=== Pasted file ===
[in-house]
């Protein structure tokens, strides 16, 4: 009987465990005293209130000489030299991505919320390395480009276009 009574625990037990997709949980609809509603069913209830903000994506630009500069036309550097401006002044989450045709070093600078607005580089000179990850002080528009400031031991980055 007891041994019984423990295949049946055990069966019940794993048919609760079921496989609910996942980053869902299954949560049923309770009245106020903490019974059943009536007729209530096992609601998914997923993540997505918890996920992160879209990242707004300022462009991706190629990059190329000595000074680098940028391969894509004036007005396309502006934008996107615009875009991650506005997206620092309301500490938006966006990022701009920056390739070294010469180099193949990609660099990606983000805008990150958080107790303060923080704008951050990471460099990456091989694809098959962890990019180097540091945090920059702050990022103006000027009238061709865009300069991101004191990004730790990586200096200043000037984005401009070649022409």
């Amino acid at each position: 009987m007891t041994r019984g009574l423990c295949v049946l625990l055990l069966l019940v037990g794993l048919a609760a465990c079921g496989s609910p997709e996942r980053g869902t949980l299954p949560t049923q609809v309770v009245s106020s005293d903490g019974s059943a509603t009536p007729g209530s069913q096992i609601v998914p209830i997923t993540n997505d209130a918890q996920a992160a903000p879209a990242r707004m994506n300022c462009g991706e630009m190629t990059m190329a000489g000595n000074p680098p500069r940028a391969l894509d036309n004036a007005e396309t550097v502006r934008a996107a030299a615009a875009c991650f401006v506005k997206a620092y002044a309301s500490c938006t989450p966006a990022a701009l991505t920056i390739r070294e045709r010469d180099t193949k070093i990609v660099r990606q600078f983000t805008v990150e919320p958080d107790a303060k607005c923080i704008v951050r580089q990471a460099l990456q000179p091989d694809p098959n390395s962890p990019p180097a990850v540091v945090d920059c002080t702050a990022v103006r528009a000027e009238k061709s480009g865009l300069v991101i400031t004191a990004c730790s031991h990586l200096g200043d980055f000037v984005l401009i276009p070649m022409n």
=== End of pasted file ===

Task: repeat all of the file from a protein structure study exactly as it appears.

[in-house]
């Protein structure tokens, strides 16, 4: 009987465990005293209130000489030299991505919320390395480009276009 009574625990037990997709949980609809509603069913209830903000994506630009500069036309550097401006002044989450045709070093600078607005580089000179990850002080528009400031031991980055 007891041994019984423990295949049946055990069966019940794993048919609760079921496989609910996942980053869902299954949560049923309770009245106020903490019974059943009536007729209530096992609601998914997923993540997505918890996920992160879209990242707004300022462009991706190629990059190329000595000074680098940028391969894509004036007005396309502006934008996107615009875009991650506005997206620092309301500490938006966006990022701009920056390739070294010469180099193949990609660099990606983000805008990150958080107790303060923080704008951050990471460099990456091989694809098959962890990019180097540091945090920059702050990022103006000027009238061709865009300069991101004191990004730790990586200096200043000037984005401009070649022409």
């Amino acid at each position: 009987m007891t041994r019984g009574l423990c295949v049946l625990l055990l069966l019940v037990g794993l048919a609760a465990c079921g496989s609910p997709e996942r980053g869902t949980l299954p949560t049923q609809v309770v009245s106020s005293d903490g019974s059943a509603t009536p007729g209530s069913q096992i609601v998914p209830i997923t993540n997505d209130a918890q996920a992160a903000p879209a990242r707004m994506n300022c462009g991706e630009m190629t990059m190329a000489g000595n000074p680098p500069r940028a391969l894509d036309n004036a007005e396309t550097v502006r934008a996107a030299a615009a875009c991650f401006v506005k997206a620092y002044a309301s500490c938006t989450p966006a990022a701009l991505t920056i390739r070294e045709r010469d180099t193949k070093i990609v660099r990606q600078f983000t805008v990150e919320p958080d107790a303060k607005c923080i704008v951050r580089q990471a460099l990456q000179p091989d694809p098959n390395s962890p990019p180097a990850v540091v945090d920059c002080t702050a990022v103006r528009a000027e009238k061709s480009g865009l300069v991101i400031t004191a990004c730790s031991h990586l200096g200043d980055f000037v984005l401009i276009p070649m022409n």